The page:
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Ask the Trainer: 6-Pack Abs

By: Chad Ruf, Director of Personal Training

Question: What is the best way to get a 6-pack? I know that one must get his/her body fat percentage way down but I'm a fairly athletic, skinny guy and I cannot get a 6-pack for the life of me. Help!

 

Answer: As long as your body fat gets below 10%, you will begin to see your abs. We all have a 6-pack under there but it can be accentuated by doing crunches and possibly weighted sit-ups. I would recommend doing abs every other day so they have time to repair and thus grow. Getting a 6-pack is a combination of building muscle, doing cardiovascular exercise and eating correctly. Genetics help too.

Ask the Trainer: Leg Definition

By: Chad Ruf, Director of Personal Training

Question: I want more definition in my legs. I've been working out "like a man" for about 3 years now, drinking protein with no noticeable improvement. What can I do?

 

Answer: If you have been working out very hard for about three years I am sure you have put on some muscle mass in your legs. You should be showing strength gains and increase in muscle size. However, definition comes down to diet and cardio. If you are not doing so, I would make sure you are keeping your repetitions in the 15 to 20 range on legs. You need to incorporate lunges and leg extensions to give you more definition in the quadriceps area. I would also look at the amount of cardiovascular exercise you are doing - make sure you are getting in 4 – 5 days a week over 30 minute sessions. Best of luck!

Ask the Trainer: Lower Ab Workouts

By: Chad Ruf, Director of Personal Training

Question: Any good workouts for the lower abs? Needing help with that. Thanks!

 

Answer: There is not a specific exercise for this as you cannot spot reduce. You actually end up working the whole area even if you are trying to emphasize just the upper or lower piece. One thing that will help emphasize and make you feel this area is a hanging knee tuck. Hang from a bar and bring your legs up in front of you with your knees at a 90 degree angle. Lift your knees half-way up to your torso and return in a slow motion. This will make you feel the lower portion more but you are working every muscle.

 

Check out our YouTube video for a Hanging Knee Tuck Demonstration.

Ask the Trainer: AM vs. PM Workouts

By: Chad Ruf, Director of Personal Training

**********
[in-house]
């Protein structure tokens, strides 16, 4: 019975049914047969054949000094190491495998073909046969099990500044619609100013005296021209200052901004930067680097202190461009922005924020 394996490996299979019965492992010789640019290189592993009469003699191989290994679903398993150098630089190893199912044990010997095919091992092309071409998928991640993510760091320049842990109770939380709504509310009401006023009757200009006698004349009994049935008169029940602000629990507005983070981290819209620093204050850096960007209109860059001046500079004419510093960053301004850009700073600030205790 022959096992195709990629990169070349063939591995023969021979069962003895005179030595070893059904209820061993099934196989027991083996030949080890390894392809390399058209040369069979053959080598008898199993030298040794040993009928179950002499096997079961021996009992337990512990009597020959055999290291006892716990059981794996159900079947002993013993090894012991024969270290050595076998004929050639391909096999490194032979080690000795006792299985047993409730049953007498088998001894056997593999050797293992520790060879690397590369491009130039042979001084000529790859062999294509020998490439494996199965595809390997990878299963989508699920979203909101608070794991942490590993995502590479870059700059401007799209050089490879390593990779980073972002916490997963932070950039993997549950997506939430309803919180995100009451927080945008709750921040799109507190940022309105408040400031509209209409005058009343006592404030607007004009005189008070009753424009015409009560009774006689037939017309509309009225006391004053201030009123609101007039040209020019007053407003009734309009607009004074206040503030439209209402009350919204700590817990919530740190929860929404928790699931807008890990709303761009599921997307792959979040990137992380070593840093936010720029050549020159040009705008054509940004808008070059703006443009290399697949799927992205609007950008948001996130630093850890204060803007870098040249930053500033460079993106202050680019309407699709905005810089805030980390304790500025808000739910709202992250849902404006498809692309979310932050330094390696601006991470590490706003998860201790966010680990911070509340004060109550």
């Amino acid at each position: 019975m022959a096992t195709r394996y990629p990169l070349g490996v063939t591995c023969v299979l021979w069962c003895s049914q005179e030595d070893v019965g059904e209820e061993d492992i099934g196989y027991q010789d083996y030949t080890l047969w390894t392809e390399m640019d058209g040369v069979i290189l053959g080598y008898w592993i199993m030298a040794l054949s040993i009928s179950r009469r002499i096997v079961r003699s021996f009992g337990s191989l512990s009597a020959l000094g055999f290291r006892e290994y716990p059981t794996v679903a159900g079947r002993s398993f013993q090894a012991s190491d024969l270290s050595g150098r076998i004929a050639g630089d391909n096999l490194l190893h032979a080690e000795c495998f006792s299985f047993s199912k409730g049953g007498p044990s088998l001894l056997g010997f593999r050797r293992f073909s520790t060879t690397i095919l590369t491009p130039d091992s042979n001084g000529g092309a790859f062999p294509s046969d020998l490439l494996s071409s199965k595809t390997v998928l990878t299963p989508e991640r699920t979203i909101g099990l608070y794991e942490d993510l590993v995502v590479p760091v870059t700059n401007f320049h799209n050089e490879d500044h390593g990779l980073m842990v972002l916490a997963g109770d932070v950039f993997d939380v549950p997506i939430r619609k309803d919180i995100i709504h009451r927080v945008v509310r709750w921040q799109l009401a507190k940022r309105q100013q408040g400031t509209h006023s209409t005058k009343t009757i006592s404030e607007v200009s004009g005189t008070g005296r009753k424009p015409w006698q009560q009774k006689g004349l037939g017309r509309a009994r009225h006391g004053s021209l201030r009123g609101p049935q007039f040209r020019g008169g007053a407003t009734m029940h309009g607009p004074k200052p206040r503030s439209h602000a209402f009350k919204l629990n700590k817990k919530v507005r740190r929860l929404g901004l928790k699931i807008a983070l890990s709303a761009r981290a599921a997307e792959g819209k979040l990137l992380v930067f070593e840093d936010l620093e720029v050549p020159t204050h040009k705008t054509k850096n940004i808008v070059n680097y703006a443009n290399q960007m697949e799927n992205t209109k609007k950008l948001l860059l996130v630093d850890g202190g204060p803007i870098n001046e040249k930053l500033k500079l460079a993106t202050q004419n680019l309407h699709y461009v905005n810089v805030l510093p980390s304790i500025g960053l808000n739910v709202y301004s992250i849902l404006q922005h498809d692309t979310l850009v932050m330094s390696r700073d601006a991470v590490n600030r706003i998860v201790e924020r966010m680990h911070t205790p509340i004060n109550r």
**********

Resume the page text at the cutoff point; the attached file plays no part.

Question: I do a lot of body weight training and high-intensity-interval-training in the mornings - what are the best exercises for the AM compared to when I am in the gym at night for resistance? Is there a balance? We try to do a lot of plyo in the morning to jump-start metabolism.


Answer: It seems that you have the right idea. I assume you are doing your resistance training in the evening because you have more energy for your weight training workout after several meals? Is sounds like you are doing body weight training with the goal of increasing your heart rate in the AM on an empty stomach to burn more fat. I guess the most important thing to consider is not the type of exercise you are doing, but how elevated your heart rate is during exercise. I would focus on exercises in the morning that do not interfere with the exercises you are doing later in the day. In other words, I wouldn’t do a lot of push-ups in the AM if you are working your chest, for example. Just try breaking up the body parts and keeping your heart rate elevated and you should continue to see results.

Ask the Trainer: Recovering from Injuries

By: Chad Ruf, Director of Personal Training

Question: In your opinion, what are the top 5 worst exercises for a bad rotator cuff?

Answer: I would say that your biggest enemy here is not properly stretching and warming up before exercise. If I did have to pick a couple exercises that would not be great they would be the overhead barbell or dumbbell press and the flat bench press. All of these exercises put pressure on the rotator cuff especially if you break the 90 degree angle with the elbow.

Question: I had gall bladder surgery 2 months ago. What's the best exercise for me?

Answer: Dorothy, although many experts say it is important to begin walking around soon after surgery, I would be very conscious as you could re-injure your incision sites. I wouldn’t begin an exercise program until you have an examination and are released by the doctor to do so. He or she will give you any restrictions you have to work with and I recommend you get with a personal trainer to have them help customize a program around them. Take it slow and get your advice from the doctor.